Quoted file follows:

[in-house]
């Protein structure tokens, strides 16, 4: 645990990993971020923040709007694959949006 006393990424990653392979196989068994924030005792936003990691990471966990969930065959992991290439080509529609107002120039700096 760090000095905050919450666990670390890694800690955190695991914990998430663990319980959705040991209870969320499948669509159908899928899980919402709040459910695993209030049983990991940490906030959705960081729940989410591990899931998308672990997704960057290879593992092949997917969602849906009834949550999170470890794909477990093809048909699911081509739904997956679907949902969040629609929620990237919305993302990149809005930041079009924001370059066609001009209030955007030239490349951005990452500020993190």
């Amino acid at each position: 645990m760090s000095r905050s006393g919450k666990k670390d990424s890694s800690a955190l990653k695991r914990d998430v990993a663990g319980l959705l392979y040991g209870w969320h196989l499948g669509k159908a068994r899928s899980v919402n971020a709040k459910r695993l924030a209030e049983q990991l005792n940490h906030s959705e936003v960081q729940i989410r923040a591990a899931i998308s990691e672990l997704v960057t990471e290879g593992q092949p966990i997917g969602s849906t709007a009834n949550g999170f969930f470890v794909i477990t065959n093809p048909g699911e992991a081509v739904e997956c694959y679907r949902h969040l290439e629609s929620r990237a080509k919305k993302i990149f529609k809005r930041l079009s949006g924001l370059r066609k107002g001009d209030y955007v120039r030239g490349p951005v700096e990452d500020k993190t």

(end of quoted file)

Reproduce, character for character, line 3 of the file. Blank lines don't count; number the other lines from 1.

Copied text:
């Amino acid at each position: 645990m760090s000095r905050s006393g919450k666990k670390d990424s890694s800690a955190l990653k695991r914990d998430v990993a663990g319980l959705l392979y040991g209870w969320h196989l499948g669509k159908a068994r899928s899980v919402n971020a709040k459910r695993l924030a209030e049983q990991l005792n940490h906030s959705e936003v960081q729940i989410r923040a591990a899931i998308s990691e672990l997704v960057t990471e290879g593992q092949p966990i997917g969602s849906t709007a009834n949550g999170f969930f470890v794909i477990t065959n093809p048909g699911e992991a081509v739904e997956c694959y679907r949902h969040l290439e629609s929620r990237a080509k919305k993302i990149f529609k809005r930041l079009s949006g924001l370059r066609k107002g001009d209030y955007v120039r030239g490349p951005v700096e990452d500020k993190t």